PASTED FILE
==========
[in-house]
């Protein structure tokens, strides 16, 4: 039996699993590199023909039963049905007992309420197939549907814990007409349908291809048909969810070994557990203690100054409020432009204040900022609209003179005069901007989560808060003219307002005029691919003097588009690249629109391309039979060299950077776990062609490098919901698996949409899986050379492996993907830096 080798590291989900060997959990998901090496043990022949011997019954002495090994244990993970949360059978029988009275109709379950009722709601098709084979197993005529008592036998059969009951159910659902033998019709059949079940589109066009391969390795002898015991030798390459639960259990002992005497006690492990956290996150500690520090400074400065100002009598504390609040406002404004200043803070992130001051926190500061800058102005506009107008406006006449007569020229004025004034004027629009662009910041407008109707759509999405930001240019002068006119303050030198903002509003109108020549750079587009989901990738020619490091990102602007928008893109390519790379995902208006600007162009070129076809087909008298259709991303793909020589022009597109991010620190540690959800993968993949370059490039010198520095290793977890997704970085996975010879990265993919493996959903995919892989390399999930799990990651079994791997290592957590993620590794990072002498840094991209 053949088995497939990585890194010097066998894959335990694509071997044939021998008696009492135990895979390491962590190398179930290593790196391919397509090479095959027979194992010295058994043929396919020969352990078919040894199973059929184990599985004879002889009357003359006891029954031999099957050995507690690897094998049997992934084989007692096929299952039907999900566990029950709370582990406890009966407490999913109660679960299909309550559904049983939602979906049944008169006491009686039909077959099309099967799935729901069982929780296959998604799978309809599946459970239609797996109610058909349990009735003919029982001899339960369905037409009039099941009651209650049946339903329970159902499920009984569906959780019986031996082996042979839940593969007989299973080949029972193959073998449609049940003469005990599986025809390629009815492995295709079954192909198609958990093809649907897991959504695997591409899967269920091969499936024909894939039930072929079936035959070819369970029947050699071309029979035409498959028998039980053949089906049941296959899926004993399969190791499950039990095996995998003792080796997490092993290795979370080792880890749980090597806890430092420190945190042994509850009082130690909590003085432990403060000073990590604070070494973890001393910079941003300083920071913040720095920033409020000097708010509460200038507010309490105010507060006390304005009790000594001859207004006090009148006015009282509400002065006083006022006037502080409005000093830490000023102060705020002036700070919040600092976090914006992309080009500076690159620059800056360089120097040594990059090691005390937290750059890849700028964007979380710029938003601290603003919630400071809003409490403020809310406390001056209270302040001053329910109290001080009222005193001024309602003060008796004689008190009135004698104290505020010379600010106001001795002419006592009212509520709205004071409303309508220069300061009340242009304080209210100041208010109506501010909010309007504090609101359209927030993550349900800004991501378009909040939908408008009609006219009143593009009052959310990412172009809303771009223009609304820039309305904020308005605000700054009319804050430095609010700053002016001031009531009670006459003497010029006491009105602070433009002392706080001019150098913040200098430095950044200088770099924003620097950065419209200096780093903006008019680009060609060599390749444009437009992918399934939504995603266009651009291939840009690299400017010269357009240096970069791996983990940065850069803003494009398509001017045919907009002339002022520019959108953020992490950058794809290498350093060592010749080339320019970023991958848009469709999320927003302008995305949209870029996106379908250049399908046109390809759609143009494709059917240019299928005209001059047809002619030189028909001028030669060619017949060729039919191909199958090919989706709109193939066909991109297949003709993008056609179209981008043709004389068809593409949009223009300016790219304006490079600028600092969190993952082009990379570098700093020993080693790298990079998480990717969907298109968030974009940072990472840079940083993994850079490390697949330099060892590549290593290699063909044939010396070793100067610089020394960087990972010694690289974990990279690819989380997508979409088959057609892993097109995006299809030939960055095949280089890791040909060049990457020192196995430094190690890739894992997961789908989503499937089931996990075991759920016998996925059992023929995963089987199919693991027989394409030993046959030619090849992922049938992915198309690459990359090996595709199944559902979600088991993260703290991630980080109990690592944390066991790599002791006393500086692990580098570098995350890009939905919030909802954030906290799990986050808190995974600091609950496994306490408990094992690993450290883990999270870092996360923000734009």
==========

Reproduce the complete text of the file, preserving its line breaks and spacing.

[in-house]
């Protein structure tokens, strides 16, 4: 039996699993590199023909039963049905007992309420197939549907814990007409349908291809048909969810070994557990203690100054409020432009204040900022609209003179005069901007989560808060003219307002005029691919003097588009690249629109391309039979060299950077776990062609490098919901698996949409899986050379492996993907830096 080798590291989900060997959990998901090496043990022949011997019954002495090994244990993970949360059978029988009275109709379950009722709601098709084979197993005529008592036998059969009951159910659902033998019709059949079940589109066009391969390795002898015991030798390459639960259990002992005497006690492990956290996150500690520090400074400065100002009598504390609040406002404004200043803070992130001051926190500061800058102005506009107008406006006449007569020229004025004034004027629009662009910041407008109707759509999405930001240019002068006119303050030198903002509003109108020549750079587009989901990738020619490091990102602007928008893109390519790379995902208006600007162009070129076809087909008298259709991303793909020589022009597109991010620190540690959800993968993949370059490039010198520095290793977890997704970085996975010879990265993919493996959903995919892989390399999930799990990651079994791997290592957590993620590794990072002498840094991209 053949088995497939990585890194010097066998894959335990694509071997044939021998008696009492135990895979390491962590190398179930290593790196391919397509090479095959027979194992010295058994043929396919020969352990078919040894199973059929184990599985004879002889009357003359006891029954031999099957050995507690690897094998049997992934084989007692096929299952039907999900566990029950709370582990406890009966407490999913109660679960299909309550559904049983939602979906049944008169006491009686039909077959099309099967799935729901069982929780296959998604799978309809599946459970239609797996109610058909349990009735003919029982001899339960369905037409009039099941009651209650049946339903329970159902499920009984569906959780019986031996082996042979839940593969007989299973080949029972193959073998449609049940003469005990599986025809390629009815492995295709079954192909198609958990093809649907897991959504695997591409899967269920091969499936024909894939039930072929079936035959070819369970029947050699071309029979035409498959028998039980053949089906049941296959899926004993399969190791499950039990095996995998003792080796997490092993290795979370080792880890749980090597806890430092420190945190042994509850009082130690909590003085432990403060000073990590604070070494973890001393910079941003300083920071913040720095920033409020000097708010509460200038507010309490105010507060006390304005009790000594001859207004006090009148006015009282509400002065006083006022006037502080409005000093830490000023102060705020002036700070919040600092976090914006992309080009500076690159620059800056360089120097040594990059090691005390937290750059890849700028964007979380710029938003601290603003919630400071809003409490403020809310406390001056209270302040001053329910109290001080009222005193001024309602003060008796004689008190009135004698104290505020010379600010106001001795002419006592009212509520709205004071409303309508220069300061009340242009304080209210100041208010109506501010909010309007504090609101359209927030993550349900800004991501378009909040939908408008009609006219009143593009009052959310990412172009809303771009223009609304820039309305904020308005605000700054009319804050430095609010700053002016001031009531009670006459003497010029006491009105602070433009002392706080001019150098913040200098430095950044200088770099924003620097950065419209200096780093903006008019680009060609060599390749444009437009992918399934939504995603266009651009291939840009690299400017010269357009240096970069791996983990940065850069803003494009398509001017045919907009002339002022520019959108953020992490950058794809290498350093060592010749080339320019970023991958848009469709999320927003302008995305949209870029996106379908250049399908046109390809759609143009494709059917240019299928005209001059047809002619030189028909001028030669060619017949060729039919191909199958090919989706709109193939066909991109297949003709993008056609179209981008043709004389068809593409949009223009300016790219304006490079600028600092969190993952082009990379570098700093020993080693790298990079998480990717969907298109968030974009940072990472840079940083993994850079490390697949330099060892590549290593290699063909044939010396070793100067610089020394960087990972010694690289974990990279690819989380997508979409088959057609892993097109995006299809030939960055095949280089890791040909060049990457020192196995430094190690890739894992997961789908989503499937089931996990075991759920016998996925059992023929995963089987199919693991027989394409030993046959030619090849992922049938992915198309690459990359090996595709199944559902979600088991993260703290991630980080109990690592944390066991790599002791006393500086692990580098570098995350890009939905919030909802954030906290799990986050808190995974600091609950496994306490408990094992690993450290883990999270870092996360923000734009």